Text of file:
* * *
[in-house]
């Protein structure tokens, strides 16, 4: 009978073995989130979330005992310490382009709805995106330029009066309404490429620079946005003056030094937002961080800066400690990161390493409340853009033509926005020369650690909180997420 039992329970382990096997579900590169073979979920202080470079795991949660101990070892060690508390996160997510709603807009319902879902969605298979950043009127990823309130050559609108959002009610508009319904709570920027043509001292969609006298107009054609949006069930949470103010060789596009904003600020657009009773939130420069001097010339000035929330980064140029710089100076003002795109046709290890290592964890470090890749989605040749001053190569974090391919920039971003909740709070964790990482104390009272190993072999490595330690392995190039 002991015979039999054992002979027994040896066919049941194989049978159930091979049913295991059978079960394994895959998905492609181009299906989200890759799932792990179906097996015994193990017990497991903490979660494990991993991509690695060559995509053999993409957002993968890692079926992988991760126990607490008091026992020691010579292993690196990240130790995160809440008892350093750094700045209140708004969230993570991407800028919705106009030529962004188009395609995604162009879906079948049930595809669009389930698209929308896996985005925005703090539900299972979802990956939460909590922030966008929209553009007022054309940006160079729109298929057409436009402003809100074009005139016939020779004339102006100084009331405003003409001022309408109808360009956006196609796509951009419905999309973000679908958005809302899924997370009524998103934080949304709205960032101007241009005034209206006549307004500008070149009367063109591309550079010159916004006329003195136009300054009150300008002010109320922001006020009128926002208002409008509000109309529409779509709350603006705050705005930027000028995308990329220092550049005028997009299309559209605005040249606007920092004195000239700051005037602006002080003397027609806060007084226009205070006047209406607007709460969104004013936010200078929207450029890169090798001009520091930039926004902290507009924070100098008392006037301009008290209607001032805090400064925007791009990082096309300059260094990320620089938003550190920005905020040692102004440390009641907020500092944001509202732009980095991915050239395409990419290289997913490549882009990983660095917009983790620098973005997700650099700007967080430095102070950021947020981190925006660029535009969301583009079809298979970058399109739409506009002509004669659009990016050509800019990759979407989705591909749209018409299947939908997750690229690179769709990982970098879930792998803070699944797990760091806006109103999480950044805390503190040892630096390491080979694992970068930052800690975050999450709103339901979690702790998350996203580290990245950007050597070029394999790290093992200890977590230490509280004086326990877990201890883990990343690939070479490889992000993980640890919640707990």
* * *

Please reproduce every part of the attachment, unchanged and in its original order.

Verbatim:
[in-house]
């Protein structure tokens, strides 16, 4: 009978073995989130979330005992310490382009709805995106330029009066309404490429620079946005003056030094937002961080800066400690990161390493409340853009033509926005020369650690909180997420 039992329970382990096997579900590169073979979920202080470079795991949660101990070892060690508390996160997510709603807009319902879902969605298979950043009127990823309130050559609108959002009610508009319904709570920027043509001292969609006298107009054609949006069930949470103010060789596009904003600020657009009773939130420069001097010339000035929330980064140029710089100076003002795109046709290890290592964890470090890749989605040749001053190569974090391919920039971003909740709070964790990482104390009272190993072999490595330690392995190039 002991015979039999054992002979027994040896066919049941194989049978159930091979049913295991059978079960394994895959998905492609181009299906989200890759799932792990179906097996015994193990017990497991903490979660494990991993991509690695060559995509053999993409957002993968890692079926992988991760126990607490008091026992020691010579292993690196990240130790995160809440008892350093750094700045209140708004969230993570991407800028919705106009030529962004188009395609995604162009879906079948049930595809669009389930698209929308896996985005925005703090539900299972979802990956939460909590922030966008929209553009007022054309940006160079729109298929057409436009402003809100074009005139016939020779004339102006100084009331405003003409001022309408109808360009956006196609796509951009419905999309973000679908958005809302899924997370009524998103934080949304709205960032101007241009005034209206006549307004500008070149009367063109591309550079010159916004006329003195136009300054009150300008002010109320922001006020009128926002208002409008509000109309529409779509709350603006705050705005930027000028995308990329220092550049005028997009299309559209605005040249606007920092004195000239700051005037602006002080003397027609806060007084226009205070006047209406607007709460969104004013936010200078929207450029890169090798001009520091930039926004902290507009924070100098008392006037301009008290209607001032805090400064925007791009990082096309300059260094990320620089938003550190920005905020040692102004440390009641907020500092944001509202732009980095991915050239395409990419290289997913490549882009990983660095917009983790620098973005997700650099700007967080430095102070950021947020981190925006660029535009969301583009079809298979970058399109739409506009002509004669659009990016050509800019990759979407989705591909749209018409299947939908997750690229690179769709990982970098879930792998803070699944797990760091806006109103999480950044805390503190040892630096390491080979694992970068930052800690975050999450709103339901979690702790998350996203580290990245950007050597070029394999790290093992200890977590230490509280004086326990877990201890883990990343690939070479490889992000993980640890919640707990």